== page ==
The Indian River Lagoon has been full to overflowing since Hurricane Irma blew by with heavy winds and flooding rains – so much so that high water has rivaled playoff baseball this past week as a topic of conversation. Docks that usually have a several feet of daylight beneath them have been awash and at times submerged, and the lagoon has crept up over low-lying roads and covered riverside land.
Record-breaking rainfall in September and October, during Irma and after, is the main reason for the brimming lagoon, but other factors are at play too, including wind conditions, a full moon and global warming, according to local scientists and water managers.
Vero Beach, Fort Pierce and Melbourne all set one-day rainfall records on Sept. 10, with more than 13 inches dumped in some locations, and all three cities received more than double the normal amount of rain between Sept. 1 and Oct. 4 when, according to one expert, the lagoon may have reached a historic high.
“It’s higher than I’ve ever seen it in my 45 years here,” said Dr. Grant Gilmore, a marine biologist at Harbor Branch Oceanographic Institution for 32 years and now senior scientist at Estuarine, Coastal and Ocean Science, Inc., who has observed the lagoon for more than four decades.
Besides rainfall, Gilmore said easterly winds have been driving ocean water onto the lagoon, noting there were two days last week with steady 20 mph winds out of the east, pushing water in the inlets.
The waxing moon, full on Oct. 5, added its gravitational force, said Gilmore and Indian River Farms Water Control District supervisor David Gunter, making for three king tides last week, pulling still more water into the overflowing estuary.
And then there is global warming.
Gilmore and Dr. David Cox, an ecologist with his own consulting firm, both say worldwide warming is contributing to rising water levels that magnify storm events.
“It will continue to get higher,” Gilmore said. “It is not surprising for me to say – wow, this is higher. Antarctica and Greenland are melting and the ocean is heating up, expanding more.”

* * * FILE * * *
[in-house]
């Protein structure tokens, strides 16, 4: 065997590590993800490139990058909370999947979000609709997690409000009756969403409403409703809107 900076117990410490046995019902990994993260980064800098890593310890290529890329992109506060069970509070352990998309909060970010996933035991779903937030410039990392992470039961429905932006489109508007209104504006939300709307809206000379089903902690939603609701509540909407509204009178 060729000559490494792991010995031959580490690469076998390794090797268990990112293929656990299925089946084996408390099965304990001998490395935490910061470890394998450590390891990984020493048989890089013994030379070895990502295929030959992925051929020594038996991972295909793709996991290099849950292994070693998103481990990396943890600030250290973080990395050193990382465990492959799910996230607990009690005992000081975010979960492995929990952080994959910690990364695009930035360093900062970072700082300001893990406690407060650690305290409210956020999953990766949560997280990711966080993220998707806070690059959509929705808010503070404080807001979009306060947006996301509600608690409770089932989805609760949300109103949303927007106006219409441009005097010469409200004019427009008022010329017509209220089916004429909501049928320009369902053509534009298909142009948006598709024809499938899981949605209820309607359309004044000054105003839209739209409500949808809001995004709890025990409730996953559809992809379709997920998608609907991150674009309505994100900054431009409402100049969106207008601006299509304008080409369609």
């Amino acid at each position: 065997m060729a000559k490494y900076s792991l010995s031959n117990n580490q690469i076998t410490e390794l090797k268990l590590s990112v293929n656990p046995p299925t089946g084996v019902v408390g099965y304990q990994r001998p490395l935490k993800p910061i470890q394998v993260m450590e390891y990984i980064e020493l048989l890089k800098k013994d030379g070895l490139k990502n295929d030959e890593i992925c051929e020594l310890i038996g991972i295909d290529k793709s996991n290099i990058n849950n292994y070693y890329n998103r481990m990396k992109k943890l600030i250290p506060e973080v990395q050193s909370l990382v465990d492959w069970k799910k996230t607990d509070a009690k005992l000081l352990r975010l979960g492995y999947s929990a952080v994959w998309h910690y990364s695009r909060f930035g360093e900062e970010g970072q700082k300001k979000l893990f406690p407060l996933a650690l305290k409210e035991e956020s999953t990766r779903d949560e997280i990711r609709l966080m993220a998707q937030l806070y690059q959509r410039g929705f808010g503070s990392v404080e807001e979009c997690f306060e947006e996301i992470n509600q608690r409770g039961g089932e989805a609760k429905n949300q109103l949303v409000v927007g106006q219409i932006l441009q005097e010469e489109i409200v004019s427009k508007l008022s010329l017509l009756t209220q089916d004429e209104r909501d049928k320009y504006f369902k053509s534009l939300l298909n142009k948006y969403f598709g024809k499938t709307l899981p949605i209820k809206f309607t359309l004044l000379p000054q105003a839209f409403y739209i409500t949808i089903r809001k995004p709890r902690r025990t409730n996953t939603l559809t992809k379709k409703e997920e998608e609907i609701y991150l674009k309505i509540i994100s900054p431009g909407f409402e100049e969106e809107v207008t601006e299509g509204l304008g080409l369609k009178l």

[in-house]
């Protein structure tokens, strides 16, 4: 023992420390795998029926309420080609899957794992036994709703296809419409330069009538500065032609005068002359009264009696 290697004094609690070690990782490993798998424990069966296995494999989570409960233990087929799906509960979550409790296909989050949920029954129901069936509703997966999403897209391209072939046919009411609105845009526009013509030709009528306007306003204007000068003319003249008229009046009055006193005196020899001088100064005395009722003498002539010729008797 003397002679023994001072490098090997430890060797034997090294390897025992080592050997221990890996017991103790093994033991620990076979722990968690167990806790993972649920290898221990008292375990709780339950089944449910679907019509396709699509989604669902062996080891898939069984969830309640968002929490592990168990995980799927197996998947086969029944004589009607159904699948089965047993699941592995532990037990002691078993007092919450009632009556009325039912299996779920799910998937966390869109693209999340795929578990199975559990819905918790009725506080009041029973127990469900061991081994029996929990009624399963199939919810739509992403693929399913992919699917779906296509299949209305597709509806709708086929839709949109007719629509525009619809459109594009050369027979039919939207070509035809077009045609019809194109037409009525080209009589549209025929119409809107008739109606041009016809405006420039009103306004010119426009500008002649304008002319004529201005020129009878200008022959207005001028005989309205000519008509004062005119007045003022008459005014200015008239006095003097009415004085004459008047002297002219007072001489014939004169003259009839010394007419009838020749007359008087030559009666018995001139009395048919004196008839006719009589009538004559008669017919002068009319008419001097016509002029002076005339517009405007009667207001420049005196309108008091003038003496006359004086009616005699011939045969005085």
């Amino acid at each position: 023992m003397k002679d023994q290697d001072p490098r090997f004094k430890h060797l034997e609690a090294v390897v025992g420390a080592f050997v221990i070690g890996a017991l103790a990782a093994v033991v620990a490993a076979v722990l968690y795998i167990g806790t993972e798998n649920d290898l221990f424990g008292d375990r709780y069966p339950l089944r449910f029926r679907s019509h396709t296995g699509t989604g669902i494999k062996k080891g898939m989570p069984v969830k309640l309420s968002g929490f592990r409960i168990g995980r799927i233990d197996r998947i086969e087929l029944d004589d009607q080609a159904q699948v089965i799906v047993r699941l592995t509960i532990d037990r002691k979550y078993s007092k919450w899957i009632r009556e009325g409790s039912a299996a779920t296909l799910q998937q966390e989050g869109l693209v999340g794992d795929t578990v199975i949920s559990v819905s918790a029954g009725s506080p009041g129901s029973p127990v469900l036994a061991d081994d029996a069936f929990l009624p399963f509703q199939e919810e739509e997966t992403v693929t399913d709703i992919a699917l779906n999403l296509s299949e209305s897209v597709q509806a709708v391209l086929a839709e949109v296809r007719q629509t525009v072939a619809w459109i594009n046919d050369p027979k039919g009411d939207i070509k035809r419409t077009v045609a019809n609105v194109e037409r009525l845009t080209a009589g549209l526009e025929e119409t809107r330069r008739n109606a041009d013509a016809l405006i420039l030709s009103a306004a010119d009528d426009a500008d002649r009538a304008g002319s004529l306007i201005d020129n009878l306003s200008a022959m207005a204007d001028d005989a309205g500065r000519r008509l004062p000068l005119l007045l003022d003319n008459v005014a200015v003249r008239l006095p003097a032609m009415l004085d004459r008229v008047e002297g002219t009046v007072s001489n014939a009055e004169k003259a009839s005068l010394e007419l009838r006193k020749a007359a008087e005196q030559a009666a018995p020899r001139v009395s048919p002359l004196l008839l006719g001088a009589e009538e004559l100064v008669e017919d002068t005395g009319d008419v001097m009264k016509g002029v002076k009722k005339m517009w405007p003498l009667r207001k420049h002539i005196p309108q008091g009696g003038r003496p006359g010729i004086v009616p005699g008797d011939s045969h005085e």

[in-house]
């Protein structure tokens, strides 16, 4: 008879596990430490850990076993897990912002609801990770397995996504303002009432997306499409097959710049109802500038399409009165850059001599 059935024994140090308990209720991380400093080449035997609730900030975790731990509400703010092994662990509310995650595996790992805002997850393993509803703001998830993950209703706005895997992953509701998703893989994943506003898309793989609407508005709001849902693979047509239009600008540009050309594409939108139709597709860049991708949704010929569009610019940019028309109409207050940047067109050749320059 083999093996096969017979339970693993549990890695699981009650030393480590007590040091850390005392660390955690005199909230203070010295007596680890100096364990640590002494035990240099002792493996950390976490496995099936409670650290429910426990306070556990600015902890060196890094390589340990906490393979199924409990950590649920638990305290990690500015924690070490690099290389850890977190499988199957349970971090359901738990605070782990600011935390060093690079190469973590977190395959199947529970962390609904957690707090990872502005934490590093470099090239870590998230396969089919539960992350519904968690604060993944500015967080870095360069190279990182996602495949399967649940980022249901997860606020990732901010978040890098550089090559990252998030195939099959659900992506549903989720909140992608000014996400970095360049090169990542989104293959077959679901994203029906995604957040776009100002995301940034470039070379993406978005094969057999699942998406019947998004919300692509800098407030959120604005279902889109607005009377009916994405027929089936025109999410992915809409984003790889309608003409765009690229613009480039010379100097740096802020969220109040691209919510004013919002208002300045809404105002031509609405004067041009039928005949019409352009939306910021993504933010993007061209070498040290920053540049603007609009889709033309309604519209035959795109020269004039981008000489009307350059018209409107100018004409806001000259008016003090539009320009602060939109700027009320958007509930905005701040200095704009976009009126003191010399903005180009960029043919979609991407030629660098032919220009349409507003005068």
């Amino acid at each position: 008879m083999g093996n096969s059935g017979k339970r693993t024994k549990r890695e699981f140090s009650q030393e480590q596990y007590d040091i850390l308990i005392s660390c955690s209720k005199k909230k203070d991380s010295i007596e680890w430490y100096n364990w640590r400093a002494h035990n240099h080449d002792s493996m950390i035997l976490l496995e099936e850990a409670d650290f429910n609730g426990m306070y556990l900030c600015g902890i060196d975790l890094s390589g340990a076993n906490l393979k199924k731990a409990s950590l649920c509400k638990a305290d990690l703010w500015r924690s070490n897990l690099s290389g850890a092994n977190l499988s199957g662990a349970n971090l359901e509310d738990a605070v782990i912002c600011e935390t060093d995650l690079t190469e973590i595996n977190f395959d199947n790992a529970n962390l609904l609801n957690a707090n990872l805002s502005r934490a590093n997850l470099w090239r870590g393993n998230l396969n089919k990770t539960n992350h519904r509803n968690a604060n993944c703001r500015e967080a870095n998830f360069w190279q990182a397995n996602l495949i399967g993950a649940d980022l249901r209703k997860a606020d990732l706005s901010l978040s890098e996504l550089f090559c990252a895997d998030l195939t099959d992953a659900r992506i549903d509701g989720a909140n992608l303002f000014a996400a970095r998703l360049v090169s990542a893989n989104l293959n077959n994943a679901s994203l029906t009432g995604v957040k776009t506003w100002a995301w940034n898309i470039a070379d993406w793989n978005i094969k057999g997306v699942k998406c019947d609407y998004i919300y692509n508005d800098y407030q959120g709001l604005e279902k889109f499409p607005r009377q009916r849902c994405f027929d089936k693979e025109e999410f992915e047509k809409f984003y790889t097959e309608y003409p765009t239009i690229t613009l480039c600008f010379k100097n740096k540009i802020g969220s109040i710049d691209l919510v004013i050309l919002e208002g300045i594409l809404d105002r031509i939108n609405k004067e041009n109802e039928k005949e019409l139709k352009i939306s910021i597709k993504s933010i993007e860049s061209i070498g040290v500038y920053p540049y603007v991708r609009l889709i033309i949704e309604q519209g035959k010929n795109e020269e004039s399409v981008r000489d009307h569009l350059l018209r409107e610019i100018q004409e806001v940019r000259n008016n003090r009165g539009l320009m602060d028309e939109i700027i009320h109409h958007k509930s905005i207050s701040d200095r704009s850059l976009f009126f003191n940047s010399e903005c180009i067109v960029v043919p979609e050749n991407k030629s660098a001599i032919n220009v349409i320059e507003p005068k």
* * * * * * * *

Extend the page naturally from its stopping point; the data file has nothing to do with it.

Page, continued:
Gunter, who oversees the county’s canal system, agrees the ocean is rising due to higher temperatures, but does not use the term global warming.
In 1929, the “North American Vertical Datum” established a baseline for sea level that is still used today. It was measured again in 1988, “and it was 1.8 feet higher than 1929,” Gunter said. “Sea level has been rising since the last glacial maximum 16,000 years ago.
“It was 350 feet below what sea level is now. So if you want to follow that trend, then yes, the lagoon is getting higher.”
The temperature of the water has risen “a degree or two,” Gilmore said, and “thermal expansion of the Atlantic Ocean” is contributing to the ocean’s rise. The Atlantic Ocean is hottest this time of year – in September and October – because water reacts slower than air and continues to warm up after summer ends.
With ocean temperature and rainfall peaking in early October, and land still saturated from Irma, the lagoon just kept getting higher as September merged into October.
“My canals are full but they’re not backing up,” Gunter says. “It’s rolling into the lagoon as fast as it can,” with the main relief canal dumping nearly 1,000 cubic feet per second into the waterway on Oct. 5, up from 50 cubic feet per second on Sept. 29. A cubic foot is nearly 7.5 gallons.
The lagoon’s height at Wabasso reached 3.1 feet above mean sea level on Oct. 4, according to the United States Geological Survey website, up a foot and a half from the prior week.
The lagoon subsided to about 2.7 feet above sea level by Oct. 6, but since the land is still saturated, it could fill up again with fall rain events.
“Until the lagoon drops down, it will take weeks for the flooded inland areas to dry out,” said Cox, who mentioned seeing cows wading around in fields near 58th Avenue.